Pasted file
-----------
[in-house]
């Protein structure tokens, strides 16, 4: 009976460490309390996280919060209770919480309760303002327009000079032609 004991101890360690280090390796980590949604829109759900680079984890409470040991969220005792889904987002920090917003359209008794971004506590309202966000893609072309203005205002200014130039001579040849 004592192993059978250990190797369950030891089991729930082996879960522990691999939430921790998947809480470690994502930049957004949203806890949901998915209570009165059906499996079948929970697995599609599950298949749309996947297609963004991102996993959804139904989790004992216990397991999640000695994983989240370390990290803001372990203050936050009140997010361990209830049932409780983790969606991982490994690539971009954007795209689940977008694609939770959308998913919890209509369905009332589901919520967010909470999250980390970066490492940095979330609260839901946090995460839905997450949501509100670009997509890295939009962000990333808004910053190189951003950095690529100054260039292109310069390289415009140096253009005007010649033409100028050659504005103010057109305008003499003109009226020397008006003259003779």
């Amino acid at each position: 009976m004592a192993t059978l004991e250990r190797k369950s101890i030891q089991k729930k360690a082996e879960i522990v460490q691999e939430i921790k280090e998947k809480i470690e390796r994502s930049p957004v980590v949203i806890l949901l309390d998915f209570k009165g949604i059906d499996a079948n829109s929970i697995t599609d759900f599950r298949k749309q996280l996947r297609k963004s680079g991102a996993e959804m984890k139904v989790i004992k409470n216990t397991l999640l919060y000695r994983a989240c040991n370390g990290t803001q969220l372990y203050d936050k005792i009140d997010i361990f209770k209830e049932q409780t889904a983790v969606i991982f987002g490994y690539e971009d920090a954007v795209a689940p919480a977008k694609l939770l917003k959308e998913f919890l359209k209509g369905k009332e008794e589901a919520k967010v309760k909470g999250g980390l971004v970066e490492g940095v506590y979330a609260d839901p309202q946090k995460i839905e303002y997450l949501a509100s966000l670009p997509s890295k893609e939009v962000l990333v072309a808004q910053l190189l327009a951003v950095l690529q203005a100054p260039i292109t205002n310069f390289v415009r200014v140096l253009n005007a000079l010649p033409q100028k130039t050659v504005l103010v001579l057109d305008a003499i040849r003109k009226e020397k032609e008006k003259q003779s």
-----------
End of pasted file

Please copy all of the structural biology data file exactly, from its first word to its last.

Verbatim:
[in-house]
């Protein structure tokens, strides 16, 4: 009976460490309390996280919060209770919480309760303002327009000079032609 004991101890360690280090390796980590949604829109759900680079984890409470040991969220005792889904987002920090917003359209008794971004506590309202966000893609072309203005205002200014130039001579040849 004592192993059978250990190797369950030891089991729930082996879960522990691999939430921790998947809480470690994502930049957004949203806890949901998915209570009165059906499996079948929970697995599609599950298949749309996947297609963004991102996993959804139904989790004992216990397991999640000695994983989240370390990290803001372990203050936050009140997010361990209830049932409780983790969606991982490994690539971009954007795209689940977008694609939770959308998913919890209509369905009332589901919520967010909470999250980390970066490492940095979330609260839901946090995460839905997450949501509100670009997509890295939009962000990333808004910053190189951003950095690529100054260039292109310069390289415009140096253009005007010649033409100028050659504005103010057109305008003499003109009226020397008006003259003779």
């Amino acid at each position: 009976m004592a192993t059978l004991e250990r190797k369950s101890i030891q089991k729930k360690a082996e879960i522990v460490q691999e939430i921790k280090e998947k809480i470690e390796r994502s930049p957004v980590v949203i806890l949901l309390d998915f209570k009165g949604i059906d499996a079948n829109s929970i697995t599609d759900f599950r298949k749309q996280l996947r297609k963004s680079g991102a996993e959804m984890k139904v989790i004992k409470n216990t397991l999640l919060y000695r994983a989240c040991n370390g990290t803001q969220l372990y203050d936050k005792i009140d997010i361990f209770k209830e049932q409780t889904a983790v969606i991982f987002g490994y690539e971009d920090a954007v795209a689940p919480a977008k694609l939770l917003k959308e998913f919890l359209k209509g369905k009332e008794e589901a919520k967010v309760k909470g999250g980390l971004v970066e490492g940095v506590y979330a609260d839901p309202q946090k995460i839905e303002y997450l949501a509100s966000l670009p997509s890295k893609e939009v962000l990333v072309a808004q910053l190189l327009a951003v950095l690529q203005a100054p260039i292109t205002n310069f390289v415009r200014v140096l253009n005007a000079l010649p033409q100028k130039t050659v504005l103010v001579l057109d305008a003499i040849r003109k009226e020397k032609e008006k003259q003779s």